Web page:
Thursday, December 22, 2005

" least the appearance" of flipping us off

Hmmm. Do you think this has anything to do with Judge Luttig overhearing Bush call the 4th Circuit "Mah beeeitches?"

In the opinion on Wednesday, written by Judge J. Michael Luttig, the court said the panel was denying permission to transfer Mr. Padilla as well as the government's suggestion that it vacate the September decision upholding Mr. Padilla's detention for more than three years in a military brig as an enemy combatant.

Judge Luttig, a strong conservative judicial voice who has been considered by Mr. Bush for the Supreme Court, said the panel would not agree to the government's requests because that would compound what was "at least an appearance that the government may be attempting to avoid consideration of our decision by the Supreme Court, and also because we believe that this case presents an issue of such especial national importance as to warrant final consideration by that court."

Judge Luttig wrote that the timing of the government's decision to switch Mr. Padilla from military custody to a civilian criminal trial, just as the Supreme Court was considering the issue of the president's authority to detain him as an enemy combatant, had "given rise to at least an appearance that the purpose of these actions may be to avoid consideration of our decision by the Supreme Court."

No matter. Bush has an Alito in his back pocket.

Wednesday, December 21, 2005

"Almost cut my hair. Happened just the other day..."

Savage love
Originally uploaded by vegacura.
Merry Christmas.

The Yankees overpaid, but the length is right at four years; it's the same deal as the Yankees gave Matsui, so it makes sense.

What is so shocking, though, is that Boston was so complacent. I assumed and feared they were going to at least force the Yankees into a bidding war where New York would go five years. Allowing your hated rival to significantly upgrade offensively while leaving a huge hole where Center Field used to be looks like Boston dropped the ball. Figuratively, you know.

And Dan Shaughnessy is so cute when he's enraged. And inchoherent. First he compares Boston's current management (sans Theo Epstein, wunderkind) with the team's history of ineptitude.

No way around this one. Johnny Damon is a Yankee and it looks like the Red Sox don't know what they are doing. Time for Ben Cherington and Jed Hoyer to say hello to Lou Gorman and Dan Duquette. Looks like John Henry, Tom Werner, and Larry Lucchino finally know what it feels like to be Haywood Sullivan, Buddy LeRoux, and/or John Harrington.

While New England slept last night, Damon got into bed with the enemy. Sox officials smugly believed there was no market for their marquee center fielder and the Yankees took advantage of Boston's big sleep.

But in true Boston sportswriter fashion, it doesn't take long for Shaughnessy to lash out at the player.

The Sox won't recover from this one easily. In an already dismal offseason, they've now lost their center fielder and their leadoff hitter. They've also lost a local icon, a rare favorite of teenage girls and fanboy bloggers. Losing Damon hurts them on the field and in the arena of popular opinion. And losing Damon to the Yankees compounds the damage. When Alex Rodriguez got away a couple of years ago, Sox fans were fairly quick to scorn A-Rod and move forward.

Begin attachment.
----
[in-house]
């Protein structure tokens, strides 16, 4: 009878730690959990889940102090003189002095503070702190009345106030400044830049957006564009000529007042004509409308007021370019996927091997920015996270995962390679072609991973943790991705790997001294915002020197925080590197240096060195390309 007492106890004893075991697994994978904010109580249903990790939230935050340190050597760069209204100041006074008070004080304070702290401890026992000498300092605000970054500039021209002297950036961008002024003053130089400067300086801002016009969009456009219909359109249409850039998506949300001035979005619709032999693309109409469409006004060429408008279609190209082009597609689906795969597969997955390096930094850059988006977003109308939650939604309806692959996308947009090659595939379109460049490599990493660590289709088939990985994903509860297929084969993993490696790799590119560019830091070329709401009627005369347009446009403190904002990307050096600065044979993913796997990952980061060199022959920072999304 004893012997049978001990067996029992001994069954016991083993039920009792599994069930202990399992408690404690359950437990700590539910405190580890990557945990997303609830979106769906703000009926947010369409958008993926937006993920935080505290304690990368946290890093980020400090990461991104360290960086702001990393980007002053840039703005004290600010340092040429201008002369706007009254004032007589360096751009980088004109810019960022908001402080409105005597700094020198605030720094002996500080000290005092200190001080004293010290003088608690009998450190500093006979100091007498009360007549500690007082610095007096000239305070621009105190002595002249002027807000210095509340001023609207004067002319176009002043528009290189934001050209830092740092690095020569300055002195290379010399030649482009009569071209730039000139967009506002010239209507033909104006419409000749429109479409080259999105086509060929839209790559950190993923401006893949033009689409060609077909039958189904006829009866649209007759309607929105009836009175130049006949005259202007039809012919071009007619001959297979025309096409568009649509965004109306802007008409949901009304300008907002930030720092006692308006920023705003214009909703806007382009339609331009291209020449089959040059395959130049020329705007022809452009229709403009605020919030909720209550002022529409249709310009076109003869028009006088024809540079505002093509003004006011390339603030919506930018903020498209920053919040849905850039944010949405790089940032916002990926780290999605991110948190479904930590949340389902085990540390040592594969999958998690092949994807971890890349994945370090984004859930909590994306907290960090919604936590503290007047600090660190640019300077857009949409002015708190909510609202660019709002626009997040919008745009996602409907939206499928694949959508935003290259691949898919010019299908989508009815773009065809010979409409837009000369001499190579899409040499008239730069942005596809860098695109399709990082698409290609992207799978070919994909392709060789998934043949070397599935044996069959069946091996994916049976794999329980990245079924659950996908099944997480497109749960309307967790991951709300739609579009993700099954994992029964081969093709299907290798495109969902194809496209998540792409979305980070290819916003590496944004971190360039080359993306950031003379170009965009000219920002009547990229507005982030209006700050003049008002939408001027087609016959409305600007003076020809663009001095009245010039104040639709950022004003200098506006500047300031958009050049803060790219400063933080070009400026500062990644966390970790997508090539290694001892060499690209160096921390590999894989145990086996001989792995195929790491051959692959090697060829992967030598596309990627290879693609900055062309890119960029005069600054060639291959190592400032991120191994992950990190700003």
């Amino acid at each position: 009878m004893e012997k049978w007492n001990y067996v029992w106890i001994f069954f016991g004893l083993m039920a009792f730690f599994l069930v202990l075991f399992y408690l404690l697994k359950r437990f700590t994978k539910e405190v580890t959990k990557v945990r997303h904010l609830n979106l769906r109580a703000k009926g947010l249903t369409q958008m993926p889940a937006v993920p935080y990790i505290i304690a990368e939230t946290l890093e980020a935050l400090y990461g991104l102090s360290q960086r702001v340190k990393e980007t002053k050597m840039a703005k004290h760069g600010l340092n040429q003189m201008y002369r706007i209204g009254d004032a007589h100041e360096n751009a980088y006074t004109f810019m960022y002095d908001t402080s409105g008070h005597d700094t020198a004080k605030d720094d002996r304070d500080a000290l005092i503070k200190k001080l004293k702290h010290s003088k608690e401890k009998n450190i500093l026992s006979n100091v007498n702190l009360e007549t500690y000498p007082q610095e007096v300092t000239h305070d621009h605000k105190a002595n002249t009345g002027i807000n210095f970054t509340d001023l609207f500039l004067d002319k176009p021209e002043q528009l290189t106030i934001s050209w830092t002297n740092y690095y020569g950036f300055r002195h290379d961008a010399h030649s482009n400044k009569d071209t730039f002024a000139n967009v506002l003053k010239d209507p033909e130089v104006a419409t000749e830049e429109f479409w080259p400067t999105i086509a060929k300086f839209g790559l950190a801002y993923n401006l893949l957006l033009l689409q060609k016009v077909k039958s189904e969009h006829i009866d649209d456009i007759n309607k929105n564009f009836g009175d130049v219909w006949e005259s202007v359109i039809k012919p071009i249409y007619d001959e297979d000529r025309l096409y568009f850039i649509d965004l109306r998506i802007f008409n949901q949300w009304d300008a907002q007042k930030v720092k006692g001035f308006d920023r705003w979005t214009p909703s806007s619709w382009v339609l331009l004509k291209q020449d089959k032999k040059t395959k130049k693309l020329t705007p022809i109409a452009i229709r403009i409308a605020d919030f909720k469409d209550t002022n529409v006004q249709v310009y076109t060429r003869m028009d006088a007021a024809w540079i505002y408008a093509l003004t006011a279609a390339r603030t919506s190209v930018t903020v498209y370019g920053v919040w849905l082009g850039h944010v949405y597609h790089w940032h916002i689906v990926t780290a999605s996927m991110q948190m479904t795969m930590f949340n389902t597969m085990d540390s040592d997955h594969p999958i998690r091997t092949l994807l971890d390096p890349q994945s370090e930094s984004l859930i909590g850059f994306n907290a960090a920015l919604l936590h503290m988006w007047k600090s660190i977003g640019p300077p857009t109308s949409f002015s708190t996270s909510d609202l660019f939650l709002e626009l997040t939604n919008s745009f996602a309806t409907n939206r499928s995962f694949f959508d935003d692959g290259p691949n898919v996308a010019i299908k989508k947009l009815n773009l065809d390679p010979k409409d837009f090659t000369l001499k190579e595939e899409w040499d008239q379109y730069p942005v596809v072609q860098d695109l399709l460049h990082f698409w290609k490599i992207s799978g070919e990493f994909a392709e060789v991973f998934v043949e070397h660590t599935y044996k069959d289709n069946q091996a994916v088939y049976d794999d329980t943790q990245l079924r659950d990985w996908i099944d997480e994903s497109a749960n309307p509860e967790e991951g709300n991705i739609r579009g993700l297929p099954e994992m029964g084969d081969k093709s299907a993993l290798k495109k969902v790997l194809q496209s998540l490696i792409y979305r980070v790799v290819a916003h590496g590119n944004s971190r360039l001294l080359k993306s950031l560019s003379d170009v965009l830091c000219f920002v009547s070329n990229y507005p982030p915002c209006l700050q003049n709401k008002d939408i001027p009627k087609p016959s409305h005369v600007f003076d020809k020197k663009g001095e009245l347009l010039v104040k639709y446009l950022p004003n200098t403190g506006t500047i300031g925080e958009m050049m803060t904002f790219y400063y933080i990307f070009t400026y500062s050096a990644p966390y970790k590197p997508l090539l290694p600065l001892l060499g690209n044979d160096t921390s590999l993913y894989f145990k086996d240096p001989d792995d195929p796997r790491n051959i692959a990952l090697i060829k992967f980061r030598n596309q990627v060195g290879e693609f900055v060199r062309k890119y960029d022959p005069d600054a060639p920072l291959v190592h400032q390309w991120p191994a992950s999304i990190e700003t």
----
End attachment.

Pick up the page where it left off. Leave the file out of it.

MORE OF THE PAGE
Losing Damon won't draw the same reaction. The Idiot center fielder is Johnny Angel with Sox fans and his production in pinstripes will be a personal affront to Red Sox fans around the world.

Damon was quick to say he'll get on board, and cut his hair and shave to conform to Yankee ways. An all-too-modern ballplayer, he switched allegiance from Boston to New York before you could say, ''the New York Times owns 17 percent of the Red Sox."

Here's what Damon told Channel 4: ''They were coming after me aggressively. We know George Steinbrenner's reputation. He always wants to have the best players. He showed that tonight. He and Brian Cashman came after me hard. Now I'm part of the Yankees and that great lineup. We're going to be tough to beat."

We? Johnny, how could you? It took only a few minutes and $52 million to make you start calling the Yankees ''we."

Actually, it's pretty easy to understand. For all of his athletic gifts, we always knew Johnny had the depth of your average kiddie pool, and it's therefore entirely believable that he could invoke the royal Yankee ''we" so quickly.

He had no problem hanging the Sox brass out to dry.

"Hanging out to dry?" How so? If Shaughnessy thinks super-agent Scott Boras failed to do all he could to get a Sox counter-offer then he is dumber than even his prose would indicate.

Welcome home, Johnny.

Deficit misdirection

A mother could love
Originally uploaded by vegacura.
Dick Cheney rose from his crypt this morning for no other reason than to take food from mouths of babes, medicine from the aged. A fine day's work.

The measure, the product of a year's labors by the White House and the GOP in Congress, imposes the first restraints in nearly a decade in federal benefit programs such as Medicaid, Medicare and student loans.

Puhlease. For the AP writer to write that this represents some sort of "fiscal restraint" when more goodies for the rich are the priority for the start of the year is inane. Wouldn't it make sense to provide some context, such as stacking the cuts of medicare against the spending increases made possible by the Highway bill earlier this year?

Republicans think we are either stupid or amnesiacs. AP writers like Andrew Taylor help them make sure that's the case.

Tuesday, December 20, 2005

No mas

The Yankees' era of Nomar Garciaparra has come to an end.